Date of Final Oral Examination (Defense)
Type of Culminating Activity
Master of Science in Electrical Engineering
Electrical and Computer Engineering
Elisa H. Barney Smith, Ph.D.
Steven Olsen-Smith, Ph.D.
Said Ahmed-Zaid, Ph.D.
We examine the feasibility of using image processing techniques to determine differentiation in authorship of historical pencil marks. Pencil marks with unattributed and attributed authorship are segmented from digital images of historical books. Analysis is performed on five features that are extracted from the "vertical" pencil marks, with those features used as a basis for authorship of marks. These marks consist of single stroke marks that are interspersed in the same document. We describe the challenges of the digital format that we were given and the steps taken in using autonomous segmentation to save pixel locations of marks. Five mark features are chosen and extracted: Average Intensity, Stroke Width, Blurriness, Stroke Curvature, and Stroke Angle. Features are then analyzed with the use of different histograms, 2D scatter plots of feature space, and comparing and contrasting the two groups of marks. C-means clustering is performed on the feature spaces of both groups. Semi-supervised clustering is used to test if we can predict the clustering. We then use two forms of cluster validity, Davies-Bouldin Index and Silhouette, in order to v produce a confidence value on the number of clusters and their membership. Then we look at the histograms and 2D scatter plots with the Melville’s Marginalia Online attributed and unattributed labels applied. Extracting features show patterns and trends within the marks that could be used to group marks. Specifically, Stroke Curvature became a dominant feature that showed promises of differentiating marks created by different authors. Extracting features has the potential to be used with high confidence in separating marks by author.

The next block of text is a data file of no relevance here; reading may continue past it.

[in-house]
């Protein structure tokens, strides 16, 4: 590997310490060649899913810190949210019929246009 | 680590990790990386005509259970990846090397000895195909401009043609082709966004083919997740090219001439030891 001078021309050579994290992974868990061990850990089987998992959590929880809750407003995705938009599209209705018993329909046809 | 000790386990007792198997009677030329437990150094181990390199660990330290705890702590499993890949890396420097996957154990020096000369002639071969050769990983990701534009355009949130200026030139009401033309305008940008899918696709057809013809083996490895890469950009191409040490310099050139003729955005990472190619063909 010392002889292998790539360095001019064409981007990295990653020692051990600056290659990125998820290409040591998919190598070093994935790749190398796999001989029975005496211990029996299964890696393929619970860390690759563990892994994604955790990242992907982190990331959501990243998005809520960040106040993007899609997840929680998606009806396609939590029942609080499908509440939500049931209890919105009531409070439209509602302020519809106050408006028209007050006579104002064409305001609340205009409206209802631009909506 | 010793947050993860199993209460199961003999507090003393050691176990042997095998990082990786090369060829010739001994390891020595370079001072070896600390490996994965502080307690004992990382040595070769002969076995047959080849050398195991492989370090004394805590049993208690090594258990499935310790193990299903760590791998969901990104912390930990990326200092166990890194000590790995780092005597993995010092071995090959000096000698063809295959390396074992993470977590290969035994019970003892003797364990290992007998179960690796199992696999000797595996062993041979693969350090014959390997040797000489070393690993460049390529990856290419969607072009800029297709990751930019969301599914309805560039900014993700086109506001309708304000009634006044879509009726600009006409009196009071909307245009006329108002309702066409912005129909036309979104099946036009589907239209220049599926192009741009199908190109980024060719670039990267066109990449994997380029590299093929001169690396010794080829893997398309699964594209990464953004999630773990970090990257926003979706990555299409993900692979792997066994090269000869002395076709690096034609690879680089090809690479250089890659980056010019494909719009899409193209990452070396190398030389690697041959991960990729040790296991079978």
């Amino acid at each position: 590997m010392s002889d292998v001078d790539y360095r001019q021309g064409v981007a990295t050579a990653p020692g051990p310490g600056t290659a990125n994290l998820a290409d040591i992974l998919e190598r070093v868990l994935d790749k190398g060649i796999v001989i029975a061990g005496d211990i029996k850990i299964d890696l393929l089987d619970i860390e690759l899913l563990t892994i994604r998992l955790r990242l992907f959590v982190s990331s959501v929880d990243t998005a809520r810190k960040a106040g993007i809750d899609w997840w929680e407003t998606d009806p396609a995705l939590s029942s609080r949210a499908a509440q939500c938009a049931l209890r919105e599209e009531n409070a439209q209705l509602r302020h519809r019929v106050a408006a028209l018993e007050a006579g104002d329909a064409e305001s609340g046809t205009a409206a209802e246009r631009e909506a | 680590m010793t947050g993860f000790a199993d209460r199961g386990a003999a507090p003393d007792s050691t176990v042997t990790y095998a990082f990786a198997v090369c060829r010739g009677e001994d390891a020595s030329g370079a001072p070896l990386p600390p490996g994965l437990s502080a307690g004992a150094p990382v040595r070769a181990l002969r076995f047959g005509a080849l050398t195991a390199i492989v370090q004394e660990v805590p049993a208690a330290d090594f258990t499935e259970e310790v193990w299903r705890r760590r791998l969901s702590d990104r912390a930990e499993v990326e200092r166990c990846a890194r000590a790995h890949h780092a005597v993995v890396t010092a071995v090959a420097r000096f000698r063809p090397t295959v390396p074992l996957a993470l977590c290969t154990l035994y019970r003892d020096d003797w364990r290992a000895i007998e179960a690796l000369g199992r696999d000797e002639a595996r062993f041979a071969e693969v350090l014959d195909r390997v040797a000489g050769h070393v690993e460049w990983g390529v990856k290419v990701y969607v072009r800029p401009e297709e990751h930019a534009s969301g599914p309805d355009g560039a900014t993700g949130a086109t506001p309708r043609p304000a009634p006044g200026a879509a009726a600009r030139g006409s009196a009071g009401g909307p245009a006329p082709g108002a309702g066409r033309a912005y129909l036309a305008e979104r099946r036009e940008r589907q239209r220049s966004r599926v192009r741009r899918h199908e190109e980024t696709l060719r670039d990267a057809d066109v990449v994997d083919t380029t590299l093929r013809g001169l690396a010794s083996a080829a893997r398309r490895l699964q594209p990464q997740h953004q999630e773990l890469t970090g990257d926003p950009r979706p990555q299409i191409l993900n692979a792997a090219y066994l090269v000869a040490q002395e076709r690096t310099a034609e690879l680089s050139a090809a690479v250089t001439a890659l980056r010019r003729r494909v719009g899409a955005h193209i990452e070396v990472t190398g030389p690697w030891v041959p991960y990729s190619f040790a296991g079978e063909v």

Burdin, Aaron, "Feasibility of Melville Marginalia Authorship Differentiation" (2017). Boise State University Theses and Dissertations. 1292.
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